This week, I made a new change in our training procedure. The results have been so excellent that I wonder if the new procedure could have been used all along, but I'm not sure whether that would have been possible. If I ever train another retriever, I'll try it this way for sure.

The change was simply to forego any voice cues for recall. In the case of water retrieves with the bird on land, I wait for the dog to reach the duck and shake off, which both of my dogs invariably do when they get to the bird, or sometimes earlier as they get out of the water. When they are standing at the bird and have shaken off, I blow come-in whistle (CIW) one time. Our CIW has evolved to tweeeet-tweet-tweet-tweet.

For water retrieves with the bird in water (which have never been a problem) or at the shoreline, I blow CIW as soon as the dog is about to reach the bird.

Once I blow CIW, either the dog picks up the bird and comes back, or she doesn't. I give her a moment to pick up the bird, and if she doesn't do so, or if she does so but doesn't get back in the water, or if she does so but then puts it down again, I instantly call "sit" and walk around the shoreline to her. When I arrive, I slip on her lead, walk her gently back to the SL, and run her again. As I've mentioned in previous posts, I call this procedure of picking the dog up a Walk Out (WO). The important modification for this week's sessions was eliminating the voice recall, also continuing to drastically curtail tolerance for dawdling on the pickup and water re-entry.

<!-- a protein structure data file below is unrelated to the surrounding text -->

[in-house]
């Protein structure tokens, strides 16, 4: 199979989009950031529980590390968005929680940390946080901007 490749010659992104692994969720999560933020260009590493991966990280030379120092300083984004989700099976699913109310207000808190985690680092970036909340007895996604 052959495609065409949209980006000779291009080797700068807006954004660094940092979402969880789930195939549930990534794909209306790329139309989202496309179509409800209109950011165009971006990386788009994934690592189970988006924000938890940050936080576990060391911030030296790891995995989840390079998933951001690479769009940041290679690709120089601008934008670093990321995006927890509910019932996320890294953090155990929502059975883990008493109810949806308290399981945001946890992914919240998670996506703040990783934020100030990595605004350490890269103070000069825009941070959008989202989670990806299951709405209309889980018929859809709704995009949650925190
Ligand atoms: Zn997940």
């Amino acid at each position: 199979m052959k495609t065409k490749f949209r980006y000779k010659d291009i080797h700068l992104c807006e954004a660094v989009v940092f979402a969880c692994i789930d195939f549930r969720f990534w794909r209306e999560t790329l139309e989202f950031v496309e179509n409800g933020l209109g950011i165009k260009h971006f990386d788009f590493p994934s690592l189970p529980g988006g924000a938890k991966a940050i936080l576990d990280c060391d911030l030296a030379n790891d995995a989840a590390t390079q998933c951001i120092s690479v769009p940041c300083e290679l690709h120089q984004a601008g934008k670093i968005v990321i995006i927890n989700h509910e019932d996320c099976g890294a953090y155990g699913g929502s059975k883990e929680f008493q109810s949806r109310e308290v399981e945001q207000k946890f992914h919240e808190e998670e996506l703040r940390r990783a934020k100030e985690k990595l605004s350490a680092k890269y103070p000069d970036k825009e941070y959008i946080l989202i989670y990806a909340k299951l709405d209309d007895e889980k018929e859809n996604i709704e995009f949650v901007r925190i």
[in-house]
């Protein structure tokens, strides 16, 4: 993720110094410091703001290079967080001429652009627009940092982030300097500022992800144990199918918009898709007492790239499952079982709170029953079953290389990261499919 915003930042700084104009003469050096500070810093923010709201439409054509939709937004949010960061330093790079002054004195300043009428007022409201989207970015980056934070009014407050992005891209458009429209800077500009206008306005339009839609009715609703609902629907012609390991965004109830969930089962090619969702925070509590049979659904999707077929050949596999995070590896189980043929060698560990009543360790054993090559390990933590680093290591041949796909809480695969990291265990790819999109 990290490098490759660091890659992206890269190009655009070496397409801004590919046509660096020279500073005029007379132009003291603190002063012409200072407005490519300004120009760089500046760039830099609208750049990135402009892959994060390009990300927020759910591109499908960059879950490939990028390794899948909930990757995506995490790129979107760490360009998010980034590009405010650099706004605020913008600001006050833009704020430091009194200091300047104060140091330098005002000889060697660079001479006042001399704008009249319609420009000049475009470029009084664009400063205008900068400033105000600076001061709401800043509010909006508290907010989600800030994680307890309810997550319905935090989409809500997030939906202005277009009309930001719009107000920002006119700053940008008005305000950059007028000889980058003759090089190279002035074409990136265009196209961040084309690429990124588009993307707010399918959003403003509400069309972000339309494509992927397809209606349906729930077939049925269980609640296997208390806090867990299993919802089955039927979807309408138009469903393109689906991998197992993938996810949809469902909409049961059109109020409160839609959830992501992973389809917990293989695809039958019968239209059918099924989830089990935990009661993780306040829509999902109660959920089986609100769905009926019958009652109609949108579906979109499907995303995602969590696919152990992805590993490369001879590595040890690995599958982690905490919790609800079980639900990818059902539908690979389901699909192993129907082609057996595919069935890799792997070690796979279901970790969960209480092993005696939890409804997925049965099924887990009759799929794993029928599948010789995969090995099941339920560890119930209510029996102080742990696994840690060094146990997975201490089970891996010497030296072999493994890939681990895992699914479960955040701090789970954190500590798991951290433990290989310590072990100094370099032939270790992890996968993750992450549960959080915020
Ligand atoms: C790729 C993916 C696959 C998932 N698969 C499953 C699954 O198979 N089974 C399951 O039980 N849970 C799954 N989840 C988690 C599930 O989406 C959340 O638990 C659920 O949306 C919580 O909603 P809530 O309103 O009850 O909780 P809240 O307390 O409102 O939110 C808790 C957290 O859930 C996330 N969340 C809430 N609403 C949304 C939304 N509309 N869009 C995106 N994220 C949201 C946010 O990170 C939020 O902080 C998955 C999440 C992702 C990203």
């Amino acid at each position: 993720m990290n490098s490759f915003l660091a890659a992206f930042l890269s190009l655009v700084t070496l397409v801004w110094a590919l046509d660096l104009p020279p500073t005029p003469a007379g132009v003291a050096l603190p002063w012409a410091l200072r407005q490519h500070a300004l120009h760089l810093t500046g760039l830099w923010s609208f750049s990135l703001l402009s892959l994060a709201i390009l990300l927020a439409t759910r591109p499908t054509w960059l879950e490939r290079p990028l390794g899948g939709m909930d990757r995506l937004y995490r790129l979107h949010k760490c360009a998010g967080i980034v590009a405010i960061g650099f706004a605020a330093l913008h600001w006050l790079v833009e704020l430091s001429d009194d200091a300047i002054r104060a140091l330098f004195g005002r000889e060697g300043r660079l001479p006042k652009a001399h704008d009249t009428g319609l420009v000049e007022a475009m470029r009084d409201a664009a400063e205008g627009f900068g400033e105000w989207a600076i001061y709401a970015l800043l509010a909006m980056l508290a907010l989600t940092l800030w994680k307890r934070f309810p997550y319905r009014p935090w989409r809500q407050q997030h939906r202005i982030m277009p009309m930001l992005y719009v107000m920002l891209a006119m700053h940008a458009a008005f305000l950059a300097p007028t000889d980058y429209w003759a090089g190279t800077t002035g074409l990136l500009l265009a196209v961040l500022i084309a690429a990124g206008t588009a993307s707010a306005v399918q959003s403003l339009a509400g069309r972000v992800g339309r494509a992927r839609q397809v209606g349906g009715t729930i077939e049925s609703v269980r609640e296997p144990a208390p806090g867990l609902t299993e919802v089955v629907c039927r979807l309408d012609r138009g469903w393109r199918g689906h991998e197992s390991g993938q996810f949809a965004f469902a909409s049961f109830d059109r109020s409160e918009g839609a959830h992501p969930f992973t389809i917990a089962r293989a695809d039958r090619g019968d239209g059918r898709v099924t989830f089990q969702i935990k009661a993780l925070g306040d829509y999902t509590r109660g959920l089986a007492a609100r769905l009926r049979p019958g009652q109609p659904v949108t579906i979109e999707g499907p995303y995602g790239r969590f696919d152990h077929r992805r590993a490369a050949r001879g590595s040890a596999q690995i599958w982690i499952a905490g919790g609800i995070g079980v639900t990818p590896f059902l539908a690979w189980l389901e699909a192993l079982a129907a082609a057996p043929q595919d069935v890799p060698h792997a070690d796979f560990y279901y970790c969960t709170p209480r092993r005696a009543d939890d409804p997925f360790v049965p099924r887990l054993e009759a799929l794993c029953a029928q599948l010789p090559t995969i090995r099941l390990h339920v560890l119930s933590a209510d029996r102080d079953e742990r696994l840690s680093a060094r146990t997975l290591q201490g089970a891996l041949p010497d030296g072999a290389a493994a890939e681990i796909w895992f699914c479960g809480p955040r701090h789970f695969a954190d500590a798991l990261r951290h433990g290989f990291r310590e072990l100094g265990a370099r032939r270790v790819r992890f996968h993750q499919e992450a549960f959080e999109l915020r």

I've used this procedure at least a dozen times with each dog. Laddie has had almost no WOs, while Lumi has had 4-5 WOs total. In not one instance has either dog required a second WO on the same retrieve, and both dogs have had fewer and fewer need for WOs as the week has progressed, with neither dog requiring a WO in either yesterday's session at Cheltenham or today's session at Twin Ponds. To me, that adds to the evidence that the WO has at least a short-term reinforcing effect on high-quality pickups and returns.